Counselling Suicidal Clients addresses the important professional considerations when working with clients who are suicidal. The ‘bigger picture’, including legal and ethical considerations and organizational policy and procedures is explored, as is to how practitioners can work with the dynamics of suicide potential in the therapeutic process. The book is divided into six main parts:The changing context of suicideThe prediction-prevention model, policy and ethicsThe influence of the organizationThe client processThe practitioner processThe practice of counseling with suicidal clients

Confidentiality, Capacity and Consent

Confidentiality, capacity and consent

Chapter Overview

The work of counsellors is determined not only by professional codes of practice and ethical requirements, but also by legislative considerations. Working with suicidal clients can be particularly demanding for the counsellor in ensuring they maintain a balance between respecting a client's rights to autonomy and confidentiality and ensuring their safety. This chapter aims to provide an overview of three aspects of working with suicidal clients that can be particularly problematic: confidentiality capacity and consent.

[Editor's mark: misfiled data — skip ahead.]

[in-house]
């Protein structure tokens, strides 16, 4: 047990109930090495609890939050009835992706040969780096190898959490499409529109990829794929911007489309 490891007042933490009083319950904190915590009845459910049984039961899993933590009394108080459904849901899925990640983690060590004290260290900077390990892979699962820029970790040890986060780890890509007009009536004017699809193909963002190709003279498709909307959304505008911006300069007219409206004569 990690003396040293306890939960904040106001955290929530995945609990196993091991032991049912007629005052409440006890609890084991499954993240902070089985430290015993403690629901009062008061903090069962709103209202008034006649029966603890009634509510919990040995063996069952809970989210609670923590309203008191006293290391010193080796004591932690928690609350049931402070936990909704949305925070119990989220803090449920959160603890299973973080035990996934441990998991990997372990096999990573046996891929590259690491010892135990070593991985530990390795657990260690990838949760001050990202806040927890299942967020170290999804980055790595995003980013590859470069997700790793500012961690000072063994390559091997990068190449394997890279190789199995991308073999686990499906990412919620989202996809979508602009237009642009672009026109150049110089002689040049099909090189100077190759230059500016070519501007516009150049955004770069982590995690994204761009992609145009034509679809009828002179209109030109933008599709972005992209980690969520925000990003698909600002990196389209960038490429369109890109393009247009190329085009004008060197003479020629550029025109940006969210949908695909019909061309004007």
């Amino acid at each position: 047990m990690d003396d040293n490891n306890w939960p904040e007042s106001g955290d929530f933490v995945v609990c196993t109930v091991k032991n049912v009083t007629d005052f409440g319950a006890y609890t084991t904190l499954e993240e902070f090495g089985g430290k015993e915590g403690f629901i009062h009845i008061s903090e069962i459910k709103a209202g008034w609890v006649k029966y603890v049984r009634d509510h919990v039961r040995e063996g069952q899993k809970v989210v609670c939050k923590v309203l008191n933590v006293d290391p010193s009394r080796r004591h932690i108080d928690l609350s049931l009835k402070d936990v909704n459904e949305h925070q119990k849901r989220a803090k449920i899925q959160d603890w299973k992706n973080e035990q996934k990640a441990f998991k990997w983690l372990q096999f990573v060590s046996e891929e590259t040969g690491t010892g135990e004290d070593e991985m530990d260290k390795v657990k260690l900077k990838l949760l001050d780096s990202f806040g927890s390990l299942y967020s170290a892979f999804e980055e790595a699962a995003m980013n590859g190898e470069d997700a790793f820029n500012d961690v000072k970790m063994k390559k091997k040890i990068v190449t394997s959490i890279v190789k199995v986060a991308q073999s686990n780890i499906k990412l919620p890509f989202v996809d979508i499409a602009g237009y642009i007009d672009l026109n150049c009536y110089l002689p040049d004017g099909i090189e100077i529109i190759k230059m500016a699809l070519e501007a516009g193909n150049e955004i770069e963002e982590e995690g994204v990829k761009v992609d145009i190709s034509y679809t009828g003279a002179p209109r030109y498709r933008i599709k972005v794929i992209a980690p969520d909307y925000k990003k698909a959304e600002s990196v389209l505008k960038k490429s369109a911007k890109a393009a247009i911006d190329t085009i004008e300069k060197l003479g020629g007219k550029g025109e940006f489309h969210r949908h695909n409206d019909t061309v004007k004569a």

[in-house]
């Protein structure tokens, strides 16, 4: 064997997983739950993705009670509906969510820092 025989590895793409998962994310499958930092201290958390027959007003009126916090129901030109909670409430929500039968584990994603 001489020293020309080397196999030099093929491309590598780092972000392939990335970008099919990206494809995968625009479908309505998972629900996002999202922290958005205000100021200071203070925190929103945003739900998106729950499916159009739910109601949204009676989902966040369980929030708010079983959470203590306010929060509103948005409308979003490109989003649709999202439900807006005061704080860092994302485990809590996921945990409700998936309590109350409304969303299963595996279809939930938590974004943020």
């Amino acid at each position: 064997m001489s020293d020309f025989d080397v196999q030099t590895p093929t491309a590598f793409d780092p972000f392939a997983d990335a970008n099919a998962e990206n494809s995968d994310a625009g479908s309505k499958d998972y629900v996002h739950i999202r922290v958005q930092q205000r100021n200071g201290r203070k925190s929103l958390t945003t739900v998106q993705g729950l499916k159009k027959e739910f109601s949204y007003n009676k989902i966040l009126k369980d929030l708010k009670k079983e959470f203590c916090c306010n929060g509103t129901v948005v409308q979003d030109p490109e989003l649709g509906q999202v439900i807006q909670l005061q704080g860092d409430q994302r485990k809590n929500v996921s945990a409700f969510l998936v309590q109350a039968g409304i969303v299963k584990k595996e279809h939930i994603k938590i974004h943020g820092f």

As is discussed throughout this book, the work of counsellors with suicidal clients is influenced by many factors: the presentation of the client; the countertransferential responses of the counsellor; the organization in which counselling takes place; any procedural or guidance documents of that ...

  • Loading...
locked icon

Sign in to access this content

Get a 30 day FREE TRIAL

  • Watch videos from a variety of sources bringing classroom topics to life
  • Read modern, diverse business cases
  • Explore hundreds of books and reference titles